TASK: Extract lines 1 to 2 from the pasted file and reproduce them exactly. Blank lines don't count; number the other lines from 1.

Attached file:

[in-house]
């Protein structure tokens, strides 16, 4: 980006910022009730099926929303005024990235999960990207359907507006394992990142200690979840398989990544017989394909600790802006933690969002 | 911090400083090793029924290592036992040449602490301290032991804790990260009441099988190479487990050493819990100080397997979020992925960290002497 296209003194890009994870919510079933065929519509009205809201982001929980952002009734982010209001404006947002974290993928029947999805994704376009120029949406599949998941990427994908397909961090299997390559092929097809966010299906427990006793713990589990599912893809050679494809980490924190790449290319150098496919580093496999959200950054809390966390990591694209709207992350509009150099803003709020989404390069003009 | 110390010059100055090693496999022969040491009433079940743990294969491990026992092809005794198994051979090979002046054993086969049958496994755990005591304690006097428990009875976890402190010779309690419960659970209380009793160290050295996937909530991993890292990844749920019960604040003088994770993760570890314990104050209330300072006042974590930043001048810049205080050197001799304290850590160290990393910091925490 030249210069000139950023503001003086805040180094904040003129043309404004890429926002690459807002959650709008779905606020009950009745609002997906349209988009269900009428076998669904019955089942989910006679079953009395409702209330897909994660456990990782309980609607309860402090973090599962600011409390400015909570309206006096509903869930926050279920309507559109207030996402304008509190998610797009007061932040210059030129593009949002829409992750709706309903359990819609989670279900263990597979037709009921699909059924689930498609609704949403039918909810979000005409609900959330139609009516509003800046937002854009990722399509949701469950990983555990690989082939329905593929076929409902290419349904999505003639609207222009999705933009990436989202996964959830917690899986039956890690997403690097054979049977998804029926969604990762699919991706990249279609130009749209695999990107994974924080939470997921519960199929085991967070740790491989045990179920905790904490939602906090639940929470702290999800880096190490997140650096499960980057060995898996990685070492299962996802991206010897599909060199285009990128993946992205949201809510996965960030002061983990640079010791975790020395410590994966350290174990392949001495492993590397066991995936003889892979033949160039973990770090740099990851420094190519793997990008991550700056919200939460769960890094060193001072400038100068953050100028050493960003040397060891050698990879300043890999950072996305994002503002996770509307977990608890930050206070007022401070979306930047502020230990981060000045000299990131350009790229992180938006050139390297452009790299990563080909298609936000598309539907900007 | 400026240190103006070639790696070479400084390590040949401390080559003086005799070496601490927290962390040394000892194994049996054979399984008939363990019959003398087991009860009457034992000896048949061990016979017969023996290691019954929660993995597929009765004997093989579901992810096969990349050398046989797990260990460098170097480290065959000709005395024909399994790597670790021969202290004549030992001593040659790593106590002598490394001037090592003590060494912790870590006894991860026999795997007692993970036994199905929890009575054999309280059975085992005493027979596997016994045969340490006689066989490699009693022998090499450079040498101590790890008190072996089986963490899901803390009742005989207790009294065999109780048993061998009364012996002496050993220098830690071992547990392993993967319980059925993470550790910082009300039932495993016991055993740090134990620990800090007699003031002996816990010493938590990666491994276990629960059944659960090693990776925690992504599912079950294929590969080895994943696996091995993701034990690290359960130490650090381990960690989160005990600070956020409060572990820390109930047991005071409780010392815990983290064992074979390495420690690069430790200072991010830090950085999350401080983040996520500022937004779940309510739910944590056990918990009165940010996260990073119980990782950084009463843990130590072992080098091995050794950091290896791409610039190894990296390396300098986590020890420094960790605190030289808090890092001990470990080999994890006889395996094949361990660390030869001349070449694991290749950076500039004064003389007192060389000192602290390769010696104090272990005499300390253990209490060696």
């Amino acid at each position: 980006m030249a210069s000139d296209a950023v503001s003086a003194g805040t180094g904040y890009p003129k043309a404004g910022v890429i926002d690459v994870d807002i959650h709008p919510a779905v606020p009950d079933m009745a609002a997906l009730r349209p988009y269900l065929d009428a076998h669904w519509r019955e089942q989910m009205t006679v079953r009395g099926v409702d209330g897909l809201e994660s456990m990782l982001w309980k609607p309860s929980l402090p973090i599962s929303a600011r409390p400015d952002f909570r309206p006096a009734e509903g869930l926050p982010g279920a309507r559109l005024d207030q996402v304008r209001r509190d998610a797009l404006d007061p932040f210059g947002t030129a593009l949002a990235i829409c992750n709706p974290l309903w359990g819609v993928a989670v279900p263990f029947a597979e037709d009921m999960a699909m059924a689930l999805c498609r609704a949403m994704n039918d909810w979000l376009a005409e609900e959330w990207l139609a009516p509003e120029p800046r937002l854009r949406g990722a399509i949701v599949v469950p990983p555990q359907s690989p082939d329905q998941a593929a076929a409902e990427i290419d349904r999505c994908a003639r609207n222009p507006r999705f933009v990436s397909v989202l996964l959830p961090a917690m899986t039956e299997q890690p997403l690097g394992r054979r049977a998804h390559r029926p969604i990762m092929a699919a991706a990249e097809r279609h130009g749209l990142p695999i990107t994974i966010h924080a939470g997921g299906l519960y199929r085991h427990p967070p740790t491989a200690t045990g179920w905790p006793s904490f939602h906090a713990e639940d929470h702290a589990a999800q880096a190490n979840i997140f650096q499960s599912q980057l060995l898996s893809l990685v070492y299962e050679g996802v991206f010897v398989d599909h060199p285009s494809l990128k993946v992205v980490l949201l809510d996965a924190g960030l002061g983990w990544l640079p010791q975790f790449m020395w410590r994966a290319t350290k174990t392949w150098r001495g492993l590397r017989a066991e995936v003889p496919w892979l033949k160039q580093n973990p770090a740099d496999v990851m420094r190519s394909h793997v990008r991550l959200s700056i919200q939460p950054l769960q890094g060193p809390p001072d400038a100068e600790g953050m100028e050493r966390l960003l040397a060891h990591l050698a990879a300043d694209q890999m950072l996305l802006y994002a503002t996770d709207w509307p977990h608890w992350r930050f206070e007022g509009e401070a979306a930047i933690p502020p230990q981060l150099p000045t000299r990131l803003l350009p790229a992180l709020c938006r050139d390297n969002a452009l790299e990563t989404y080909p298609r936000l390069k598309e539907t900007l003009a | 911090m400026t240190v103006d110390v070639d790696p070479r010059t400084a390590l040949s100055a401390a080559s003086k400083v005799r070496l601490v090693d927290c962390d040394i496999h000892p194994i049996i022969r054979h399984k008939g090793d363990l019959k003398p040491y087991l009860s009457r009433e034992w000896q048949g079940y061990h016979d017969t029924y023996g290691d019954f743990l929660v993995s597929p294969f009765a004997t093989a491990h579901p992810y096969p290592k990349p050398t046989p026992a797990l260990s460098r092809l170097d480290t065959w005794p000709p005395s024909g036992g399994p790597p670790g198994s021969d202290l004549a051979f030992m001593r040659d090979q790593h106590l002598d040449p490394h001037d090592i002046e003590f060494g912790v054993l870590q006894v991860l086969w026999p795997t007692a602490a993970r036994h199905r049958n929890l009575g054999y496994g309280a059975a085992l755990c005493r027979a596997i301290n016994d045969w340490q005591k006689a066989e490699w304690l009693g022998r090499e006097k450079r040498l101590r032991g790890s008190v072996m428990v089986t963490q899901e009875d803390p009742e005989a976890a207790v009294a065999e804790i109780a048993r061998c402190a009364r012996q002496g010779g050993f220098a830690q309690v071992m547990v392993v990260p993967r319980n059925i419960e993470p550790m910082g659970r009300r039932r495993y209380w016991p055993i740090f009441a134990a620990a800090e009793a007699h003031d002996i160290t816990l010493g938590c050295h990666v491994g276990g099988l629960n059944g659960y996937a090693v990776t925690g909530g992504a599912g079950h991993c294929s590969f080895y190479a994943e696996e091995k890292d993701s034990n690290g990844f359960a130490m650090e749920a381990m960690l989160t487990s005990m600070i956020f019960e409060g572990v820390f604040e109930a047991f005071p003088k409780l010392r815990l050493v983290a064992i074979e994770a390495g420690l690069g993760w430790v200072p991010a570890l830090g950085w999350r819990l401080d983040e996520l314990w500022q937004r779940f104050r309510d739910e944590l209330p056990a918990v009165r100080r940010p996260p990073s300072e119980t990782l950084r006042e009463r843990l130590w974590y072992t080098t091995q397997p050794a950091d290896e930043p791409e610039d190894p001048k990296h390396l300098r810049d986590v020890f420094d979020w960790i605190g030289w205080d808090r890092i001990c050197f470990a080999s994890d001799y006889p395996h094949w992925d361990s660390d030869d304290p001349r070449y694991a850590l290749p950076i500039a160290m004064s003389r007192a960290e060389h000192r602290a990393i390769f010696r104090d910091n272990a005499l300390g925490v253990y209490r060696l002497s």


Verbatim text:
[in-house]
């Protein structure tokens, strides 16, 4: 980006910022009730099926929303005024990235999960990207359907507006394992990142200690979840398989990544017989394909600790802006933690969002 | 911090400083090793029924290592036992040449602490301290032991804790990260009441099988190479487990050493819990100080397997979020992925960290002497 296209003194890009994870919510079933065929519509009205809201982001929980952002009734982010209001404006947002974290993928029947999805994704376009120029949406599949998941990427994908397909961090299997390559092929097809966010299906427990006793713990589990599912893809050679494809980490924190790449290319150098496919580093496999959200950054809390966390990591694209709207992350509009150099803003709020989404390069003009 | 110390010059100055090693496999022969040491009433079940743990294969491990026992092809005794198994051979090979002046054993086969049958496994755990005591304690006097428990009875976890402190010779309690419960659970209380009793160290050295996937909530991993890292990844749920019960604040003088994770993760570890314990104050209330300072006042974590930043001048810049205080050197001799304290850590160290990393910091925490 030249210069000139950023503001003086805040180094904040003129043309404004890429926002690459807002959650709008779905606020009950009745609002997906349209988009269900009428076998669904019955089942989910006679079953009395409702209330897909994660456990990782309980609607309860402090973090599962600011409390400015909570309206006096509903869930926050279920309507559109207030996402304008509190998610797009007061932040210059030129593009949002829409992750709706309903359990819609989670279900263990597979037709009921699909059924689930498609609704949403039918909810979000005409609900959330139609009516509003800046937002854009990722399509949701469950990983555990690989082939329905593929076929409902290419349904999505003639609207222009999705933009990436989202996964959830917690899986039956890690997403690097054979049977998804029926969604990762699919991706990249279609130009749209695999990107994974924080939470997921519960199929085991967070740790491989045990179920905790904490939602906090639940929470702290999800880096190490997140650096499960980057060995898996990685070492299962996802991206010897599909060199285009990128993946992205949201809510996965960030002061983990640079010791975790020395410590994966350290174990392949001495492993590397066991995936003889892979033949160039973990770090740099990851420094190519793997990008991550700056919200939460769960890094060193001072400038100068953050100028050493960003040397060891050698990879300043890999950072996305994002503002996770509307977990608890930050206070007022401070979306930047502020230990981060000045000299990131350009790229992180938006050139390297452009790299990563080909298609936000598309539907900007 | 400026240190103006070639790696070479400084390590040949401390080559003086005799070496601490927290962390040394000892194994049996054979399984008939363990019959003398087991009860009457034992000896048949061990016979017969023996290691019954929660993995597929009765004997093989579901992810096969990349050398046989797990260990460098170097480290065959000709005395024909399994790597670790021969202290004549030992001593040659790593106590002598490394001037090592003590060494912790870590006894991860026999795997007692993970036994199905929890009575054999309280059975085992005493027979596997016994045969340490006689066989490699009693022998090499450079040498101590790890008190072996089986963490899901803390009742005989207790009294065999109780048993061998009364012996002496050993220098830690071992547990392993993967319980059925993470550790910082009300039932495993016991055993740090134990620990800090007699003031002996816990010493938590990666491994276990629960059944659960090693990776925690992504599912079950294929590969080895994943696996091995993701034990690290359960130490650090381990960690989160005990600070956020409060572990820390109930047991005071409780010392815990983290064992074979390495420690690069430790200072991010830090950085999350401080983040996520500022937004779940309510739910944590056990918990009165940010996260990073119980990782950084009463843990130590072992080098091995050794950091290896791409610039190894990296390396300098986590020890420094960790605190030289808090890092001990470990080999994890006889395996094949361990660390030869001349070449694991290749950076500039004064003389007192060389000192602290390769010696104090272990005499300390253990209490060696």